Three Things: England lose, and yet the world keeps turning | Armchair Analyst

It was supposed to be the Italians who intimidated the English coming into this one - Mario Balotelli's speed and power up top, Andrea Pirlo's singular brilliance in midfield, and decades of "they just get it done in the World Cup" know-how. This England, this Three Lions in the afterglow of a Golden Generation that never was, weren't supposed to be fit to set foot on the same field as the Azzuri.

But it wasn't Italy that put the fear of God into England. It was the weather. They were unable to push the game at all, they were comically bad in the final 20 minutes when they needed to chase a goal, and they were beaten by Manaus and their own inattention to detail.

It was 2-1 to Italy. Let's take a look at a few things from this one:

1. Pirlo controls the game, but doesn't break it open

Credit to Roy Hodgson for coming up with a pretty workable gameplan for keeping Pirlo in check. Simply put: England played an incredibly low block, determined to make Pirlo split all 10 men - not just four or five - if he was going to change the game.

England eschewed the type of man-to-man pressure that we saw the Dutch use to flummox Spain on Friday, and while it obviously wasn't as effective, it wasn't half bad, either.

Pirlo was particularly active in the first 45:

But that low England defensive block made certain he had few chances to make a game-deciding pass.

He only completed one pass into the box - which Balotelli almost scored after Joe Hart Leeroy Jenkins'd off his line - which is a good day's work for any defense.

So Hodgson's team got the hard stuff right. The other stuff...

2. Lapses in concentration spell doom 

The first was a goal off a set piece when none of the English defenders recognized the danger of Claudio Marchisio lurking about 25 yards out. Pirlo's dummy on the play was delicious, by the way - but predictable:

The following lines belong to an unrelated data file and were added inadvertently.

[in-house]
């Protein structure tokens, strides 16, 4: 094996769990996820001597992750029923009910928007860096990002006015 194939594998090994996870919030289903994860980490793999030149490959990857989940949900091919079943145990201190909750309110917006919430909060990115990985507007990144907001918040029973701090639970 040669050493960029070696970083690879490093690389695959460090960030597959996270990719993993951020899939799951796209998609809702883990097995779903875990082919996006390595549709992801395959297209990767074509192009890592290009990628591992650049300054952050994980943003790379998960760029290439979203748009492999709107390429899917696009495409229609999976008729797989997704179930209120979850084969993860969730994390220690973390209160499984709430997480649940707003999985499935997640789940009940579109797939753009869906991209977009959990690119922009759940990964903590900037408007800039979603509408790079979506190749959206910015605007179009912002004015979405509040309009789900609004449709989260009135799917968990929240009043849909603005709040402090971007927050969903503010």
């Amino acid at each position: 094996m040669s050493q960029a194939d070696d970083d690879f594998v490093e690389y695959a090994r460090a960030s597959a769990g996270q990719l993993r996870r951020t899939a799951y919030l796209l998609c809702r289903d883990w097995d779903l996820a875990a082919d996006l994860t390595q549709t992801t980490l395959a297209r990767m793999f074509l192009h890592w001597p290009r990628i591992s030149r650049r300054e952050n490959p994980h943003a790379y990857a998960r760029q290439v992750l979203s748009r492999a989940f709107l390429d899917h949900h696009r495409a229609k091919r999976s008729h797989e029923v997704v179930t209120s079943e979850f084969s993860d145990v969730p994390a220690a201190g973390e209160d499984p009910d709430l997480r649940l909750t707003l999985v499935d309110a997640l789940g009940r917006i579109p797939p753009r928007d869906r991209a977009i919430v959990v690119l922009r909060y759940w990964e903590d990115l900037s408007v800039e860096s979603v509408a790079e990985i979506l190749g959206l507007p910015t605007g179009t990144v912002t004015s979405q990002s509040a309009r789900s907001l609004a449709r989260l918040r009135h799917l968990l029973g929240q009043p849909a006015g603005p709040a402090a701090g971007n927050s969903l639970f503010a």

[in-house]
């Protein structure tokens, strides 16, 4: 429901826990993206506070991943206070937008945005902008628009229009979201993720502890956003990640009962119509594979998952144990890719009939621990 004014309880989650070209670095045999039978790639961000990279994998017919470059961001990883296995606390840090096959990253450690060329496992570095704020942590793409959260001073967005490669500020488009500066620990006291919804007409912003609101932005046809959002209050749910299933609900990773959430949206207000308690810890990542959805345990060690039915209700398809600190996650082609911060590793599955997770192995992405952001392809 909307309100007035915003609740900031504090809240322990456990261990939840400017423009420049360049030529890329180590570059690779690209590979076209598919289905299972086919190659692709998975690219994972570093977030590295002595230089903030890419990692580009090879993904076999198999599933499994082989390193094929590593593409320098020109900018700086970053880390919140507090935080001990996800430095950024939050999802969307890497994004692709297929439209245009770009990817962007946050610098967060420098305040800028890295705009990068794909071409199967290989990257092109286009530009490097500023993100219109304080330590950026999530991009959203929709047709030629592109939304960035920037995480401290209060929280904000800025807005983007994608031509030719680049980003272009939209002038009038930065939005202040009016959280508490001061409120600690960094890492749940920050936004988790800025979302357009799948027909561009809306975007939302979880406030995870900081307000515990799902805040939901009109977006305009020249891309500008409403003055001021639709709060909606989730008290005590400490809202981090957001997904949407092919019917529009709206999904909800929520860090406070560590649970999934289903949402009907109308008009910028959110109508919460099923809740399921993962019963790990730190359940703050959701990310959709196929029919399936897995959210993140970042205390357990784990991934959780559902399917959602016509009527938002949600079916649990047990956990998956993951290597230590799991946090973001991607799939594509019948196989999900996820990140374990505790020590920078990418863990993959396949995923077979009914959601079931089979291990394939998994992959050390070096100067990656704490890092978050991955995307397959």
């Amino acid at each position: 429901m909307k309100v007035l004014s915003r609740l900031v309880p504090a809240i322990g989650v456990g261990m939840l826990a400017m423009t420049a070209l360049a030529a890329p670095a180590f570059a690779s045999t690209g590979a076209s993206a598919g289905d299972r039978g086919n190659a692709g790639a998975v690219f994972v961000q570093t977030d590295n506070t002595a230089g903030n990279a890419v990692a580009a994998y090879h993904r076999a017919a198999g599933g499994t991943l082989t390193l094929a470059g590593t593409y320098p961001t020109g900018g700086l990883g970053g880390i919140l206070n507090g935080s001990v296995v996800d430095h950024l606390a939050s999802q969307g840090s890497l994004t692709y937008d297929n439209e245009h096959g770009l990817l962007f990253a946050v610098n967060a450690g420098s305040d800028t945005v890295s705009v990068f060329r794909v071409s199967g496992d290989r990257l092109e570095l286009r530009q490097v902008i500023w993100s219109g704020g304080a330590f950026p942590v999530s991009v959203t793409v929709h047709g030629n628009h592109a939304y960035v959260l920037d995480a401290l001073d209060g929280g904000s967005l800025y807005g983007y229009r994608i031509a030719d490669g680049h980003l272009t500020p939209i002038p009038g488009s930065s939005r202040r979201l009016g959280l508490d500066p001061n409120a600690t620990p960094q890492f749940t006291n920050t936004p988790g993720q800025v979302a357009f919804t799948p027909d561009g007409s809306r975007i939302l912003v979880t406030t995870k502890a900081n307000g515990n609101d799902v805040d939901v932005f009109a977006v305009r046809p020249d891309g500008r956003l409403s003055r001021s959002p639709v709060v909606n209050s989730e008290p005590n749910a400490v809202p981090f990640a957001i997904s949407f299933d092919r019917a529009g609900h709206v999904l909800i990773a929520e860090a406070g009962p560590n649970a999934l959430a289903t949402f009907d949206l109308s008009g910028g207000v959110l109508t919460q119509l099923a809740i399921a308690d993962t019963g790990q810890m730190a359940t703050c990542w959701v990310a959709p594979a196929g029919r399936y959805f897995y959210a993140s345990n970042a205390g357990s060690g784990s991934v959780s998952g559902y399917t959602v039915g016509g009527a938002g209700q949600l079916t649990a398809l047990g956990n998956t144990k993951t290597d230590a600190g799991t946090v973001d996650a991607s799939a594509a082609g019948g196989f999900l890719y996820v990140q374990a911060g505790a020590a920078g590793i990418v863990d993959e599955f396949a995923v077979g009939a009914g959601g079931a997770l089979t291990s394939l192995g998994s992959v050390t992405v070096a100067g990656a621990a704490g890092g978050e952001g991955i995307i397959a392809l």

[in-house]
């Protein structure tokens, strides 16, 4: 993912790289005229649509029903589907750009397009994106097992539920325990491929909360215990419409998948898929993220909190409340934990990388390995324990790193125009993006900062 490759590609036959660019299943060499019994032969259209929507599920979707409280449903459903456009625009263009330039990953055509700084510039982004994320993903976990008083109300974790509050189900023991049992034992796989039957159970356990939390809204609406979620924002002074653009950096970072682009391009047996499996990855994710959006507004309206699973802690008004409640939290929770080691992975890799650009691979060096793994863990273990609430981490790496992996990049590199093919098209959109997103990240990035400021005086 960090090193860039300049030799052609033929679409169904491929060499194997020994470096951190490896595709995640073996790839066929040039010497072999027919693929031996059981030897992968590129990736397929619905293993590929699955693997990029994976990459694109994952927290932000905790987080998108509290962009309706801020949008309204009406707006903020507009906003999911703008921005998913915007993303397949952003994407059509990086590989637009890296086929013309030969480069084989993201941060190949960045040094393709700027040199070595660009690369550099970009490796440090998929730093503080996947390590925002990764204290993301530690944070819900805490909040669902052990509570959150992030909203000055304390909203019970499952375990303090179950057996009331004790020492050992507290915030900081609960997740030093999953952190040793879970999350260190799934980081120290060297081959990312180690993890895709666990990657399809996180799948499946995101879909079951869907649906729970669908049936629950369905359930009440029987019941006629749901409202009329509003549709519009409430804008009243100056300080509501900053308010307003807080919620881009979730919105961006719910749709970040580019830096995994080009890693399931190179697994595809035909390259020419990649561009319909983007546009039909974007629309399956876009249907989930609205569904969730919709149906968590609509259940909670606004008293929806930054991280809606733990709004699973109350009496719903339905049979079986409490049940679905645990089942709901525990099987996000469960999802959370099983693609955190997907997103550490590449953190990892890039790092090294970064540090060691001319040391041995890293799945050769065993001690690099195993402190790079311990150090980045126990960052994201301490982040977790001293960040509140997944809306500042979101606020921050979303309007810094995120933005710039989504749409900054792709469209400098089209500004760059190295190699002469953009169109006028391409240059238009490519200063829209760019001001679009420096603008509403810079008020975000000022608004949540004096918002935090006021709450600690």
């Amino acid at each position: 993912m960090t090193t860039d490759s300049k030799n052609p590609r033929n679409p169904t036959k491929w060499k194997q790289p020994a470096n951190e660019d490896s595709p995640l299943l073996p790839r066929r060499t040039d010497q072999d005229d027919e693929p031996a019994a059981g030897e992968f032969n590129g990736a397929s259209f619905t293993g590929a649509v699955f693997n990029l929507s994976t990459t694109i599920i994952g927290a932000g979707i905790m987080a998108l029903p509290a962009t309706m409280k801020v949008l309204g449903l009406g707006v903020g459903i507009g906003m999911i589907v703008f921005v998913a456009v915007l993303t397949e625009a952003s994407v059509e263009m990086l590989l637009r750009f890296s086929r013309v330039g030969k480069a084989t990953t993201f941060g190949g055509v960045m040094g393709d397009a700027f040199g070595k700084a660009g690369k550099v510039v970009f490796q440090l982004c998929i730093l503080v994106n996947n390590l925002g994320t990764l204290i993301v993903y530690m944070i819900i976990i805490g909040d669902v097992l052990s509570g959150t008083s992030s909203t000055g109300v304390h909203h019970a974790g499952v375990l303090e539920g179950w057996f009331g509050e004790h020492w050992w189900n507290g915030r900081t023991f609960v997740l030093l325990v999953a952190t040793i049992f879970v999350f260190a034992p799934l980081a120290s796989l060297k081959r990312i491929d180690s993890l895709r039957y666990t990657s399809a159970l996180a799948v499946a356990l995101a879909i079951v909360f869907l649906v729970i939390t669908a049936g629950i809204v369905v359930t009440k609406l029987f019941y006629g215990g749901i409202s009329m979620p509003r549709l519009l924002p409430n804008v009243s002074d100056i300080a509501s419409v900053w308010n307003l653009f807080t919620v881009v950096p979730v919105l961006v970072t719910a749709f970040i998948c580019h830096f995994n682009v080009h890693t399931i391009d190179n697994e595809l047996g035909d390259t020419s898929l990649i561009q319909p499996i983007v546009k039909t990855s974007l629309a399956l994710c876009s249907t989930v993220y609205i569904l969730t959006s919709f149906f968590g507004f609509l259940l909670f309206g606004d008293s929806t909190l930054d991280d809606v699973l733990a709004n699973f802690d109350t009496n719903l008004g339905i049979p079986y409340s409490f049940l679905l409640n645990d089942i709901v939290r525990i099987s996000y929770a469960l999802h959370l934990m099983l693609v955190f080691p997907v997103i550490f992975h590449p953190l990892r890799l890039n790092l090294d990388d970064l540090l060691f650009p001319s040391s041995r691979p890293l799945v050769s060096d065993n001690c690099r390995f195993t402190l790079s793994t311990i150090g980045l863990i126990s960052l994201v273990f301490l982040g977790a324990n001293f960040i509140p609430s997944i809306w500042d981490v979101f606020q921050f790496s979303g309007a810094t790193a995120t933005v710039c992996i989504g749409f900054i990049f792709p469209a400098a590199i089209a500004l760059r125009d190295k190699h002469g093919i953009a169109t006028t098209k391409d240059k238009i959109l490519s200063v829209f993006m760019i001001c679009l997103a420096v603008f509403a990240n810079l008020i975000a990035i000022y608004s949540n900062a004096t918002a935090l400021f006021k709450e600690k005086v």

The second Italian goal came after the eight millionth attack down the English left. This was the price Hodgson paid for his ultra-aggressive attacking lineup, which featured a lot of guy who are more naturally second strikers than wingers. And so they didn't defend well out wide:

Gary Cahill could have been more attentive, could have gotten a body on Mario Balotelli and covered up his teammates' mistakes and a bigger, more worrying systemic flaw. And Joe Hart could probably have gotten to the near post fast. But it wasn't to be, so Mario did what Mario does:

The disappointing thing for England has to be that they did the hard work. The part that they weren't supposed to be able to do? That actually came pretty easily to them in this one.

But they were so focused on that part of the job they neglected to notice the big, obvious obstacle right in their path:

3. Italy have some worries of their own

The pace suited them, but they will have to be much crisper in the next two games against a Costa Rican side that can't find a single damn to give about the heat and humidity, and a Uruguay team that will be desperate and probably has a certain Mr. Suarez dying to get back into the picture.

And both those teams love to attack from out wide when fullbacks leave space to exploit:

Every time England got the ball wide, and got into transition, they ripped the relatively young Italian defense apart. They really should have had more than one goal from this one - by halftime.

Cesare Prandelli adjusted by bringing out a low block of his own in the second 45, one that asked a bit more of England in terms of precision. Obviously they weren't up to it, but giving up any sort of high pressure - which Italy definitely did - and defending almost exclusively in the final third has always been a dangeorus game.

England didn't make them pay. The rest of Group D probably won't be as kind.


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